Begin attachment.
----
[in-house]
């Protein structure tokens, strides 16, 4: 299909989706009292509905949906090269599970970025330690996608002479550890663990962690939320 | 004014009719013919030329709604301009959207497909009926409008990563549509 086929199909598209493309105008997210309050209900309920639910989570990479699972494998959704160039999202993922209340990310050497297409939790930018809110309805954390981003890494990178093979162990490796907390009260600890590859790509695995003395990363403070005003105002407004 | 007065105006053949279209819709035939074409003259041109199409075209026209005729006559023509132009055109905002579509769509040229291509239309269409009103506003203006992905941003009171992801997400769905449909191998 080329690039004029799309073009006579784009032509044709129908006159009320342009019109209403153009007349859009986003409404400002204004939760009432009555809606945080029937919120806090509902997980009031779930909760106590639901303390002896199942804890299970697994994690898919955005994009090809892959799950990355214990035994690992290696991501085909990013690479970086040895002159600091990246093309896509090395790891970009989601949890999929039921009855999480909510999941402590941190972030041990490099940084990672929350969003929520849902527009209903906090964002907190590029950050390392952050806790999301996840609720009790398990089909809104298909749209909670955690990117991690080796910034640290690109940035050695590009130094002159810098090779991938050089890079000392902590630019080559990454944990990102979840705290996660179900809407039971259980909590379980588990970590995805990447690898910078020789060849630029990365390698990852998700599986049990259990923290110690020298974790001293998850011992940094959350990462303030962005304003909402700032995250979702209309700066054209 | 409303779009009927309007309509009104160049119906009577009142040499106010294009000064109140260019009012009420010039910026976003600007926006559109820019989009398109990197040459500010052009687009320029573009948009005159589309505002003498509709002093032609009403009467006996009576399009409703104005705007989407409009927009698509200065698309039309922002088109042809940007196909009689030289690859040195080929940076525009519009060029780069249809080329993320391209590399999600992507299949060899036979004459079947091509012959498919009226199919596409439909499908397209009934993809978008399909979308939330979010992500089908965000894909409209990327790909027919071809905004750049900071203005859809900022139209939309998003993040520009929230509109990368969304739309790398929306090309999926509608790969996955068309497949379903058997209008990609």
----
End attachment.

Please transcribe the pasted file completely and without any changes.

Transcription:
[in-house]
């Protein structure tokens, strides 16, 4: 299909989706009292509905949906090269599970970025330690996608002479550890663990962690939320 | 004014009719013919030329709604301009959207497909009926409008990563549509 086929199909598209493309105008997210309050209900309920639910989570990479699972494998959704160039999202993922209340990310050497297409939790930018809110309805954390981003890494990178093979162990490796907390009260600890590859790509695995003395990363403070005003105002407004 | 007065105006053949279209819709035939074409003259041109199409075209026209005729006559023509132009055109905002579509769509040229291509239309269409009103506003203006992905941003009171992801997400769905449909191998 080329690039004029799309073009006579784009032509044709129908006159009320342009019109209403153009007349859009986003409404400002204004939760009432009555809606945080029937919120806090509902997980009031779930909760106590639901303390002896199942804890299970697994994690898919955005994009090809892959799950990355214990035994690992290696991501085909990013690479970086040895002159600091990246093309896509090395790891970009989601949890999929039921009855999480909510999941402590941190972030041990490099940084990672929350969003929520849902527009209903906090964002907190590029950050390392952050806790999301996840609720009790398990089909809104298909749209909670955690990117991690080796910034640290690109940035050695590009130094002159810098090779991938050089890079000392902590630019080559990454944990990102979840705290996660179900809407039971259980909590379980588990970590995805990447690898910078020789060849630029990365390698990852998700599986049990259990923290110690020298974790001293998850011992940094959350990462303030962005304003909402700032995250979702209309700066054209 | 409303779009009927309007309509009104160049119906009577009142040499106010294009000064109140260019009012009420010039910026976003600007926006559109820019989009398109990197040459500010052009687009320029573009948009005159589309505002003498509709002093032609009403009467006996009576399009409703104005705007989407409009927009698509200065698309039309922002088109042809940007196909009689030289690859040195080929940076525009519009060029780069249809080329993320391209590399999600992507299949060899036979004459079947091509012959498919009226199919596409439909499908397209009934993809978008399909979308939330979010992500089908965000894909409209990327790909027919071809905004750049900071203005859809900022139209939309998003993040520009929230509109990368969304739309790398929306090309999926509608790969996955068309497949379903058997209008990609």